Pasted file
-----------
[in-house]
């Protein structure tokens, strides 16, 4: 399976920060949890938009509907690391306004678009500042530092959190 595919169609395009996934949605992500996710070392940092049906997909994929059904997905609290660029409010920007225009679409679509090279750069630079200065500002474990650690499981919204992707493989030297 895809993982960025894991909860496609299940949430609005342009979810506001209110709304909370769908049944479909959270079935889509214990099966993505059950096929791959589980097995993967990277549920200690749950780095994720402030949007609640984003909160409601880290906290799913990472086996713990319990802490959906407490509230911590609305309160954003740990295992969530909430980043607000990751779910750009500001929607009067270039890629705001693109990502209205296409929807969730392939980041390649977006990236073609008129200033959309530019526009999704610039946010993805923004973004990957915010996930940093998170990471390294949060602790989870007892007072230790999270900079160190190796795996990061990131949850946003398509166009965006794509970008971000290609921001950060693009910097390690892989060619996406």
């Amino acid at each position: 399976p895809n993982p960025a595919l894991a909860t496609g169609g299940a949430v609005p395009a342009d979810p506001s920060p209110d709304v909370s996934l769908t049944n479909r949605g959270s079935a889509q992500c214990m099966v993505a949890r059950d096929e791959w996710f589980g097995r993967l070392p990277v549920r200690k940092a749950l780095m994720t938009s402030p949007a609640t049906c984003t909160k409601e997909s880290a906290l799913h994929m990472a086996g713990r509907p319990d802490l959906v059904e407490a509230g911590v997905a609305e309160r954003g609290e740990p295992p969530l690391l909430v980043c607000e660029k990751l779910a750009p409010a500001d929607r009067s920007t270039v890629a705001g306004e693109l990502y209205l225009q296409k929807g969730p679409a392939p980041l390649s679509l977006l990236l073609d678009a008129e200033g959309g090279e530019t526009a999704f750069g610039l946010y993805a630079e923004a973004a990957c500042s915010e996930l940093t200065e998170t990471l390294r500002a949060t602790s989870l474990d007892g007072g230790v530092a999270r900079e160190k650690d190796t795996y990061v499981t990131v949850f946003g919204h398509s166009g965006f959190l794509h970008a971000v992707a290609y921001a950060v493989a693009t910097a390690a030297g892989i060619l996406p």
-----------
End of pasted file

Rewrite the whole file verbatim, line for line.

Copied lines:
[in-house]
């Protein structure tokens, strides 16, 4: 399976920060949890938009509907690391306004678009500042530092959190 595919169609395009996934949605992500996710070392940092049906997909994929059904997905609290660029409010920007225009679409679509090279750069630079200065500002474990650690499981919204992707493989030297 895809993982960025894991909860496609299940949430609005342009979810506001209110709304909370769908049944479909959270079935889509214990099966993505059950096929791959589980097995993967990277549920200690749950780095994720402030949007609640984003909160409601880290906290799913990472086996713990319990802490959906407490509230911590609305309160954003740990295992969530909430980043607000990751779910750009500001929607009067270039890629705001693109990502209205296409929807969730392939980041390649977006990236073609008129200033959309530019526009999704610039946010993805923004973004990957915010996930940093998170990471390294949060602790989870007892007072230790999270900079160190190796795996990061990131949850946003398509166009965006794509970008971000290609921001950060693009910097390690892989060619996406």
């Amino acid at each position: 399976p895809n993982p960025a595919l894991a909860t496609g169609g299940a949430v609005p395009a342009d979810p506001s920060p209110d709304v909370s996934l769908t049944n479909r949605g959270s079935a889509q992500c214990m099966v993505a949890r059950d096929e791959w996710f589980g097995r993967l070392p990277v549920r200690k940092a749950l780095m994720t938009s402030p949007a609640t049906c984003t909160k409601e997909s880290a906290l799913h994929m990472a086996g713990r509907p319990d802490l959906v059904e407490a509230g911590v997905a609305e309160r954003g609290e740990p295992p969530l690391l909430v980043c607000e660029k990751l779910a750009p409010a500001d929607r009067s920007t270039v890629a705001g306004e693109l990502y209205l225009q296409k929807g969730p679409a392939p980041l390649s679509l977006l990236l073609d678009a008129e200033g959309g090279e530019t526009a999704f750069g610039l946010y993805a630079e923004a973004a990957c500042s915010e996930l940093t200065e998170t990471l390294r500002a949060t602790s989870l474990d007892g007072g230790v530092a999270r900079e160190k650690d190796t795996y990061v499981t990131v949850f946003g919204h398509s166009g965006f959190l794509h970008a971000v992707a290609y921001a950060v493989a693009t910097a390690a030297g892989i060619l996406p």